Map Stakeholders

Begin by making a list of all the people and organizations interested in health and who will be affected by changes in health policy—from citizens and patient groups through to professional medical associations and health NGOs. These are your potential allies. They do not need to be already engaged in health advocacy but can join you on the journey. They may also bring significant knowledge and experience to the campaign.

Your allies will be those that are supportive of UHC and increased health budgets and also believe UHC needs to be equitable, inclusive and rooted in human rights. They will value and support the participation of civil society and communities in health policy decision-making.

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TIP!

Don’t just include the usual suspects. The broader your coalition, the stronger it will be. You may need to do some research to reach partners beyond your usual circles. You can find advocacy allies within academic institutions, development partners, the local media, community leaders, and other human rights movements, such as social justice, gender equality or tax justice.

Complete Tool 4: Stakeholder Analysis Matrix to identify the people and organizations that you will need to collaborate closely with or invite to form an advocacy coalition or joint campaign. Understanding where stakeholders are on this matrix will make your advocacy more effective.

High interest: stakeholders who have similar interests or goals to your own

Low interest: stakeholders with differing interests or goals to your own

High influence: stakeholders who have significance and power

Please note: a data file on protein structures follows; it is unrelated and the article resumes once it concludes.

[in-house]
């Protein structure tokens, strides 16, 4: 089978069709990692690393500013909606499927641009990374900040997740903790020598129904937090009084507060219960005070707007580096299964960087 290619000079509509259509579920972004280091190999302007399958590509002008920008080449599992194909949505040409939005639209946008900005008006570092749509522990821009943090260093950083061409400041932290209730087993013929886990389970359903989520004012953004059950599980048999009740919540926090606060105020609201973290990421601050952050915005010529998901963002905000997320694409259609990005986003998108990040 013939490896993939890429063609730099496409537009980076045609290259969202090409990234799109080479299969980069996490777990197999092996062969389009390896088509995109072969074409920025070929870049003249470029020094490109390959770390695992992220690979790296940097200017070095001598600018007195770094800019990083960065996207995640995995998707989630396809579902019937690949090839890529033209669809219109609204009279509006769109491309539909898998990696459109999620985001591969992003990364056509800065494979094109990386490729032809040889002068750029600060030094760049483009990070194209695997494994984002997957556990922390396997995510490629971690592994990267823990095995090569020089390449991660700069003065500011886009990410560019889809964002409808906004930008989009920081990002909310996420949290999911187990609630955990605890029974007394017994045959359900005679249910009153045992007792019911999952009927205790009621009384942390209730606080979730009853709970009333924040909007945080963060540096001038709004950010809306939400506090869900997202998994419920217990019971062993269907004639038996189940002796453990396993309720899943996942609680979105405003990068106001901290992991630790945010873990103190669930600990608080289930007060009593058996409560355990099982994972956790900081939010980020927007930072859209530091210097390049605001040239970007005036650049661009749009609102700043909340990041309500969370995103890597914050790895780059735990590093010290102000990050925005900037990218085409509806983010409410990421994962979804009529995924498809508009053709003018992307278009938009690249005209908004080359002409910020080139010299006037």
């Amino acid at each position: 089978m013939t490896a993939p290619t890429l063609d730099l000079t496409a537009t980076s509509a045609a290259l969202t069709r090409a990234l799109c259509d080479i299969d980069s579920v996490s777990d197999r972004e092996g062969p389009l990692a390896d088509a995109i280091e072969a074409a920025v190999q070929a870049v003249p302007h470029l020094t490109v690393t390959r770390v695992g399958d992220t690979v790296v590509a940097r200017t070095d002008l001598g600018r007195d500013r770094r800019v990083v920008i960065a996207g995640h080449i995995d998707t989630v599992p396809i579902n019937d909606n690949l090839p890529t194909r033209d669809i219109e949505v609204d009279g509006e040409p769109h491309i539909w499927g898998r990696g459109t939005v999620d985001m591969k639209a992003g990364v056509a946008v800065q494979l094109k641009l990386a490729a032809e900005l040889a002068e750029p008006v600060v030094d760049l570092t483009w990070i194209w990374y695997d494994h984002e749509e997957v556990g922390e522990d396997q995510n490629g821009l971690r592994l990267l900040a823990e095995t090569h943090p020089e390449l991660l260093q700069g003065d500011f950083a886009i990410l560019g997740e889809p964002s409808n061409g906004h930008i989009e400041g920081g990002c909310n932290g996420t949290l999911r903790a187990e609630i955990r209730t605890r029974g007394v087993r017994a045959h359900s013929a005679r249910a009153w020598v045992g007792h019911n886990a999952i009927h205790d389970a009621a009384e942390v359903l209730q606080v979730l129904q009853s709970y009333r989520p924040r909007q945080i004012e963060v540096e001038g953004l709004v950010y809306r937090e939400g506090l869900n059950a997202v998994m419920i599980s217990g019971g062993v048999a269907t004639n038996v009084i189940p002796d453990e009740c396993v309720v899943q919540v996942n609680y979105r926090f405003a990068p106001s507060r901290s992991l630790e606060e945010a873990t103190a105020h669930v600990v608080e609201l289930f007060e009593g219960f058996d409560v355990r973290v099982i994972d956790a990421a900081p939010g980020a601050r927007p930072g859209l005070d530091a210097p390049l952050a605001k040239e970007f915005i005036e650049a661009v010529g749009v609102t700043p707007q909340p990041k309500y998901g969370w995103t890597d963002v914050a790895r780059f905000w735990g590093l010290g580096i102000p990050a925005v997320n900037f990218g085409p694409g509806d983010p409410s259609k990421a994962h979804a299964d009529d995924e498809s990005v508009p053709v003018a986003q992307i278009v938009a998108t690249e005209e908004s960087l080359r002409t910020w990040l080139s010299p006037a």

Low influence: stakeholders with little significance or power

What to watch: Poor, marginalized and vulnerable communities have low influence but high interest in your goals. Their voices can easily get lost in broad coalitions with larger and more established organizations, especially when seeking consensus. Take care to ensure that decision-making processes within coalitions and campaigns provide safe space for them to contribute and participate meaningfully.

Tool 4: Stakeholder Analysis Matrix

 


Source: tools4dev (see more: tools4dev.org)

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Local-level example: White Ribbon Alliance in Kenya

Even in countries where national discussions include a UHC framework, there are often gaps in implementation at the local level. Civil society and communities play a crucial role in advocacy and accountability for progress on UHC for all populations. In Kenya, the White Ribbon Alliance (WRA) began the ‘UHC For Me’ project to prioritize the most vulnerable and respond to their needs through UHC.

From 2020 to 2021, WRA Kenya worked with women and girls living with disabilities through a grassroots partner, Youth For Sustainable Development, to demand changes at service provision points in Bungoma County. They also supported their social accountability and advocacy efforts on national action on UHC.

County health leadership committed to the priority demands of women and girls living with disabilities, including introducing inclusive information desks and accessible facilities in two health centres. Women and girls living with disabilities participated in community validation gatherings in villages within the county to develop these priorities and action plans. Through WRA Kenya’s support, these community advocates also met health facility management committees at the target centres.

With support from the health facility management, community advocates held a roundtable with county leaders and targeted Members of the County Assembly. Women and girls living with disabilities specifically sought to influence the county budgetary processes, pushing for the allocation of funds to facilitate proposed facility improvements. The community champions will continue to engage with the county officials to ensure commitments are met and advocate for inclusive, accessible UHC.

Source: White Ribbon Alliance, Kenya